Comrades and relatives of political prisoner-of-war, Dr. Mutulu Shakur, conducted a benefit event at Brooklyn’s Starr Bar (214 Starr St.) in an effort to heighten awareness about, as well as raise funds for, his debilitating health issues. Simultaneously, they also pushed for his freedom.

This past October, Shakur was diagnosed with life-threatening bone marrow cancer, after having endured severe pain in his bones for the past year. Despite his complaints doctors didn’t begin examining him until last April. His supporters are hopeful the community will back this effort so that they can provide the adequate medical attention he needs.

Talib Shakur, Mutulu’s son, said the event “was meant to raise funds for his health issues. He’s battling stage 3 bone marrow cancer. He’s been as strong as can be. I speak with him weekly.”

Mutulu was recently transferred from the Victorville Federal Prison in California, to a Lexington Kentucky cancer medical center, for treatment.

During Saturday’s benefit Suzanne Rosenberg gave “a prognosis on Mutulu’s medical condition,” urging more support.

Then Talib spoke further about the health concerns and mentioned his planned documentary, “Truth and Reconciliation for Dr. Mutulu Shakur,” which is meant “to shine light on the man that he is, rather than how the media portrays him to be.”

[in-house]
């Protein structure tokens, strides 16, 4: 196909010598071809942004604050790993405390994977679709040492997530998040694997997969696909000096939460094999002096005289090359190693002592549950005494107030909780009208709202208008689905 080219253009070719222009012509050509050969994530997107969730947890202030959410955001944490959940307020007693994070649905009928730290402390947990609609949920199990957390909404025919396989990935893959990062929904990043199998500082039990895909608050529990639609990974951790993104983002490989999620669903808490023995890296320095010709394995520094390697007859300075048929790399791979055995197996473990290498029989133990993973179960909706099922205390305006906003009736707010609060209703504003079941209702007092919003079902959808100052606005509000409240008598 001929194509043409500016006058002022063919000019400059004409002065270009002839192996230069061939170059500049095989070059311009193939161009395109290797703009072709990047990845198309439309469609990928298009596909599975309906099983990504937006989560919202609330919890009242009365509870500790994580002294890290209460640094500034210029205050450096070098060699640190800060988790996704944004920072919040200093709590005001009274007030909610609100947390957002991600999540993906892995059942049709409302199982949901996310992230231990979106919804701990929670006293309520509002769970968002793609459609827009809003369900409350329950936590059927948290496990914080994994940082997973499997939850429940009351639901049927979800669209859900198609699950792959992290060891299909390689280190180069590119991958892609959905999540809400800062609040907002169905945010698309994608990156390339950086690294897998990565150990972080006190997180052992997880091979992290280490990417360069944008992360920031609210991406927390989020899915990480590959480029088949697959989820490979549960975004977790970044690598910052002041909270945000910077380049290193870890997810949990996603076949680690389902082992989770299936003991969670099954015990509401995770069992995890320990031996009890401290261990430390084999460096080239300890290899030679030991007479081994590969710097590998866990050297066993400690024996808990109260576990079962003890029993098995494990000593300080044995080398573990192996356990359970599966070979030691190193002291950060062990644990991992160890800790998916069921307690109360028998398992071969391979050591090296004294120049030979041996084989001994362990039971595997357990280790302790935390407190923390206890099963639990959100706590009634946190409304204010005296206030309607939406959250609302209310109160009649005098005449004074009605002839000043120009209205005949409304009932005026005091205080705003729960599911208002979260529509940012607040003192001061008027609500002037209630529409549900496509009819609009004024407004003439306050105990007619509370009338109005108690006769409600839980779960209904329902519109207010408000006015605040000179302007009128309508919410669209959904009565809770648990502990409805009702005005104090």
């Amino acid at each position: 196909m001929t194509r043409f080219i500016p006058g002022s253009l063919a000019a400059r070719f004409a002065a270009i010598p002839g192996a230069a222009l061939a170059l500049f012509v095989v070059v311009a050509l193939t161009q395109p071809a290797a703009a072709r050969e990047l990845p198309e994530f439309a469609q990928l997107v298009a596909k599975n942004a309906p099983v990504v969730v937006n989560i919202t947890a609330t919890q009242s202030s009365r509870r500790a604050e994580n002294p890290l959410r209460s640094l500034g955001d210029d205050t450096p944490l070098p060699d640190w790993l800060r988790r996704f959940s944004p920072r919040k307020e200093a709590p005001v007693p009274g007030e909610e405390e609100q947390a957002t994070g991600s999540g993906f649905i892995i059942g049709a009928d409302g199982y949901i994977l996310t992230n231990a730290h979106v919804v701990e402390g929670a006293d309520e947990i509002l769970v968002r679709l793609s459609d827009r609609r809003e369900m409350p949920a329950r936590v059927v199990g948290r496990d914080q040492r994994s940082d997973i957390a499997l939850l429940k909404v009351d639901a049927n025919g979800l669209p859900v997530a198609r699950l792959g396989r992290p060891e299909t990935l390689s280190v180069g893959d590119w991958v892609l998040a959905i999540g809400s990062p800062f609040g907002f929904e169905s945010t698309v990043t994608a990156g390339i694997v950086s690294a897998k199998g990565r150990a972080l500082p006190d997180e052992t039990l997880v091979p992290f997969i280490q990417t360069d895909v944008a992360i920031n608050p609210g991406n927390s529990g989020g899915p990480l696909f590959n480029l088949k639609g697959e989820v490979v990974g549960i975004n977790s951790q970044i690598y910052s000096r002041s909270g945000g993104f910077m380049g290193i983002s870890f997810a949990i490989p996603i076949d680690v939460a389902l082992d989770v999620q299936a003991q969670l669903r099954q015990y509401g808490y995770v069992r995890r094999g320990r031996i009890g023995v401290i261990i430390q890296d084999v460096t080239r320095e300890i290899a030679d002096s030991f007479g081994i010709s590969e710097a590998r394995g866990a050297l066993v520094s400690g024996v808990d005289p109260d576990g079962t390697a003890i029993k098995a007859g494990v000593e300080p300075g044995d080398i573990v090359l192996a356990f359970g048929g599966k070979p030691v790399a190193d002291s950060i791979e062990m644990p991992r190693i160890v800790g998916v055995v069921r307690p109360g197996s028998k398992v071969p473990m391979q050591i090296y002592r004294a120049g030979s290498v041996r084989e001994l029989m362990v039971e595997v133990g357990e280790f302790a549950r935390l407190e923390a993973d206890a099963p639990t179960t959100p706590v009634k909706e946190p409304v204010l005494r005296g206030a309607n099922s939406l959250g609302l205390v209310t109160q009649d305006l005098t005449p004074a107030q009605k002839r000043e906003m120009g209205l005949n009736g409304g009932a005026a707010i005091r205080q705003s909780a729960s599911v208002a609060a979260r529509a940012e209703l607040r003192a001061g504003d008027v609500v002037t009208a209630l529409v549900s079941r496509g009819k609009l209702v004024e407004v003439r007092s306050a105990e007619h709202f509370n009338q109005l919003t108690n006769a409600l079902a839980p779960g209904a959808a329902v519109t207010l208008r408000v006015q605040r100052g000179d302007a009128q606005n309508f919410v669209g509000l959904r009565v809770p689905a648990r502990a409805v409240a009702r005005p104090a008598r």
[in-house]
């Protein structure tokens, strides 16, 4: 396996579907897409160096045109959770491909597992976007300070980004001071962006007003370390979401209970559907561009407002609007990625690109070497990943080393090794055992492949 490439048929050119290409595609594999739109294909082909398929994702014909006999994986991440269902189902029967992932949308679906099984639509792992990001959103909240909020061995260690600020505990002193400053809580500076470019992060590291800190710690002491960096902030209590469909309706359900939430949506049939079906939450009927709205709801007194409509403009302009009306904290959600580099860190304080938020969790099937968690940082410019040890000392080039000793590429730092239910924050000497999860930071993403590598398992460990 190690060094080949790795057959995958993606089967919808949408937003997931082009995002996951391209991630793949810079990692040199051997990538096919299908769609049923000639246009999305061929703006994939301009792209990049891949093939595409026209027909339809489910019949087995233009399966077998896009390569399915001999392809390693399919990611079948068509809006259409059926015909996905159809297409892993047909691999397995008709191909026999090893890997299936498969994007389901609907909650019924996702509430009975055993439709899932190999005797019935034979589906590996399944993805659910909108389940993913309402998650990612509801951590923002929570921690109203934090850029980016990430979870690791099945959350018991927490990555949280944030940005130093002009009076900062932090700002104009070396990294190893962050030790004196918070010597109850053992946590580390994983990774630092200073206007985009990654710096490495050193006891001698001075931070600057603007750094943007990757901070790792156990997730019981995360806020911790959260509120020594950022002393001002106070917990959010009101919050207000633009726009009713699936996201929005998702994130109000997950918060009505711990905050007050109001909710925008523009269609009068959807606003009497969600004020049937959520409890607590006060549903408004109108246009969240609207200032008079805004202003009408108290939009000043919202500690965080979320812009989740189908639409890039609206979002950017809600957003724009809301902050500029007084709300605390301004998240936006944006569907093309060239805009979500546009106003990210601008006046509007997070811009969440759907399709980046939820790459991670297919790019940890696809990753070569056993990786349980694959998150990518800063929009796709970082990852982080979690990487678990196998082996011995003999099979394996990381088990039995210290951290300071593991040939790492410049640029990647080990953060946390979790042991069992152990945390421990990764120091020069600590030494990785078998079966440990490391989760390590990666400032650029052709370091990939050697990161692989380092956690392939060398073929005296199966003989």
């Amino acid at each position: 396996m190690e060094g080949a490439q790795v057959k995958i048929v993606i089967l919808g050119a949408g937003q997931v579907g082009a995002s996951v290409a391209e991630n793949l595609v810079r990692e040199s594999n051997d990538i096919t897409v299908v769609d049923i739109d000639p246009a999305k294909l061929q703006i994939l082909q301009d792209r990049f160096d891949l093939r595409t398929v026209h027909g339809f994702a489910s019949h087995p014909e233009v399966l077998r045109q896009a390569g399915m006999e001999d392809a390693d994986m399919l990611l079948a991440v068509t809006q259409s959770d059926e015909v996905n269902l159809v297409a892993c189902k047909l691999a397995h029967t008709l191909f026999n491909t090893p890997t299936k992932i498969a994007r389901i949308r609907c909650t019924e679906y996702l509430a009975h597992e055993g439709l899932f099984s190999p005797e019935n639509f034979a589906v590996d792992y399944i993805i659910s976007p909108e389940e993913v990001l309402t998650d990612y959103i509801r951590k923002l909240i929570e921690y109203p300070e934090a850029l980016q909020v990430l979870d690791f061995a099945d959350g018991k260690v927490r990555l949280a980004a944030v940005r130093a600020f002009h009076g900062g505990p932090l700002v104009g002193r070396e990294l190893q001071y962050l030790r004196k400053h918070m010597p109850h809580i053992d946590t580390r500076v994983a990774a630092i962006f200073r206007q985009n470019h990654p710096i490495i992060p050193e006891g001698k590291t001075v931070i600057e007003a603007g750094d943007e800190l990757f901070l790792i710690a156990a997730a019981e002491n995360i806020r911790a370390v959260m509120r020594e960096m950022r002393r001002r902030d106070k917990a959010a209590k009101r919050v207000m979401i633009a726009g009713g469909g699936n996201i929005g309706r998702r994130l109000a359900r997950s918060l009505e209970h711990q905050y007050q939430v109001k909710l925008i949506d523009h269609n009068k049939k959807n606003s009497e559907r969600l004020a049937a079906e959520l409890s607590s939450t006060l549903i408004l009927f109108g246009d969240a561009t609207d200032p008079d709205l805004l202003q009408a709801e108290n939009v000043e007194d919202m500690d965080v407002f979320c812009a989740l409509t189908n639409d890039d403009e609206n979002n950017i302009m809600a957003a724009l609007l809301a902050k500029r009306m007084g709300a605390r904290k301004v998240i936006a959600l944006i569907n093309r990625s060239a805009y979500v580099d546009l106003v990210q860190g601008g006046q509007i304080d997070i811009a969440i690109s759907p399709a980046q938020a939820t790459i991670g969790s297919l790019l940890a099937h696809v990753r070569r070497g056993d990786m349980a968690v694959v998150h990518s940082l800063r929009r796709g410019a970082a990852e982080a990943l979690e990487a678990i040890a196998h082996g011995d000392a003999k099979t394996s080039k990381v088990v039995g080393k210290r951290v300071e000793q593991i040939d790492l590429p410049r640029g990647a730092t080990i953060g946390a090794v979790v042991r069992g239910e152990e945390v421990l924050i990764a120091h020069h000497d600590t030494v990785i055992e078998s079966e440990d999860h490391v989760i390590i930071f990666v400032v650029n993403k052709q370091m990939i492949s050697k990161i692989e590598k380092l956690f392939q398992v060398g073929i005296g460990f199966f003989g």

Then fellow Black Panther, Sekou Odinga, expressed concerns about “his survival and life” before sharing more health prognosis and “why it’s so important for Mutulu to be home with his family.”

The 69-year-old revolutionary founded the Black Acupuncture Advisory Association of North America which helped relieve many from heroin addiction. He also served as the godfather of future hip-hop icon Tupac Shakur, during the 1970s.

Dr. Shakur and 10 comrades were hit with a Racketeer Influenced and Corrupt Organization (RICO) indictment in 1982. They were charged with conspiracy and running a militant group named “The Family” which expropriated funds from several New York-area banks. Investigators alleged that they were responsible for at least eight heists from Dec. 1976 to Oct. 1981.

Included in this was his alleged involvement in the Oct. 20, 1981, $1.6 million Brinks armored truck robbery at the Nanuet Mall in Nanuet, N.Y., which resulted in the deaths of a security guard and two Nyack cops.

He was also charged with abetting Assata Shakur’s 1979 exodus from a New Jersey prison.

Mutulu was added to the FBI’s Ten Most Wanted Fugitives list until getting arrested in Los Angeles on Feb. 12, 1986, after 5 years remaining underground, and sentenced to 60 years. He was eligible for “mandatory parole” after serving 30, but was denied.

After 33 years of imprisonment, reportedly he has suffered a number of health issues, including diabetes, high blood pressure, high cholesterol and vision problems due to glaucoma. He suffered a stroke in 2014 which caused him to need months of physical therapy.

For more information: http://mutulushakur.com